As the chart above shows, the year over year change in the headline CPI has been unusually volatile in the past decade. Core inflation (ex-foor and energy) has been much more stable. The main difference between these two measures of inflation is oil prices.
The chart above plots the CPI index ex-energy on a semi-log scale to show that it has been increasing at a 2% annual rate, on average, since 2003. There is no indication at all that the underlying rate of inflation today is any more or less than it has been for over a decade. For all intents and purposes, inflation is only slightly less than 2%, which is precisely what the Fed has been aiming for.
The chart above compares the year over year change in the Core CPI to 5-yr Treasury yields. Yields tracked inflation trends fairly closely from 2003 through early 2011. Beginning around mid-2011, the PIIGS crisis began to erupt, pushing the Eurozone economy into a recession, which in turn raised concerns that the U.S. economy was vulnerable to a double-dip recession as well. Strong demand for the safety of Treasuries, fueled by risk aversion, has kept sovereign interest rates abnormally low—relative to underlying inflation—for the past four years.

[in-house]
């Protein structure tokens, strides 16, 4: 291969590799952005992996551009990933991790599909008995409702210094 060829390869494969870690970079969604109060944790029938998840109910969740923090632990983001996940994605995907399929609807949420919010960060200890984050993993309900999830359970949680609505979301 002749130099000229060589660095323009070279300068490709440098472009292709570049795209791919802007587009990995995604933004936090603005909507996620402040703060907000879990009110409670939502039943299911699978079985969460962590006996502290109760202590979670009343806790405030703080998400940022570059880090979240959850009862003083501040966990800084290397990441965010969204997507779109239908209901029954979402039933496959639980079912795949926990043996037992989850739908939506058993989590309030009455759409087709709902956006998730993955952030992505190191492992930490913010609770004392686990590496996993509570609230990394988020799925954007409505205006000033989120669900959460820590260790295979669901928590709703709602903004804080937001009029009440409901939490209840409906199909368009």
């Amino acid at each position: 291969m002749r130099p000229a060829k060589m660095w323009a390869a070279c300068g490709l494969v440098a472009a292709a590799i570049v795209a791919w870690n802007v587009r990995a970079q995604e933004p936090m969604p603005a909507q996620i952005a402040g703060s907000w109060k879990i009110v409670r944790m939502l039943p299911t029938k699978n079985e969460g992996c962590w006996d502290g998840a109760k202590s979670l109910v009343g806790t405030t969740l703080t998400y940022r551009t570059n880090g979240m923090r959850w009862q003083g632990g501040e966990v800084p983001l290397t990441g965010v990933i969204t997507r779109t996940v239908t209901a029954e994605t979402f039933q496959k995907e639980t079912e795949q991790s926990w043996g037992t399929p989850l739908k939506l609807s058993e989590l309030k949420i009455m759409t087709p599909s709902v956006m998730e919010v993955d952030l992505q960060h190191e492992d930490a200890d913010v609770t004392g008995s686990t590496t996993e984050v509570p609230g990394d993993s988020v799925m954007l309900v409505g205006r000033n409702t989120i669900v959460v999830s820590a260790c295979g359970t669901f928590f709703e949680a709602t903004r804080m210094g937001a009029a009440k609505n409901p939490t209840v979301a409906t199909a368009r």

Fears of a Eurozone credit crisis sparking another financial collapse also drove gold prices to $1900 in September, 2011, while strong demand for the safety of 5-yr TIPS drove real yields deep into negative territory. The world was terribly concerned that economic growth was going to be miserable and financial markets were at risk. Demand for the safety and security of gold, Treasuries, and TIPS was intense. As the chart above shows, demand for gold and TIPS eased measurably in 2013, but remains relatively strong: risk aversion has eased somewhat but it is still very much with us today.
The chart above shows the real yield on 10-yr Treasuries (using the Core measure of CPI) since 1960, during which time real yields by this measure have averaged 2.4%. Today's level of real Treasury yields is clearly abnormally low from a long-term historical perspective. The reason for this, I believe, is the persistence of risk aversion and an enduring skepticism about the prospects for economic growth.
If economic policies were to become more growth-oriented, and if regulatory burdens were to decline, it's reasonable to think that Treasury yields could almost immediately rise by 150-200 bps or so, thus restoring real yields to more historically "normal" levels.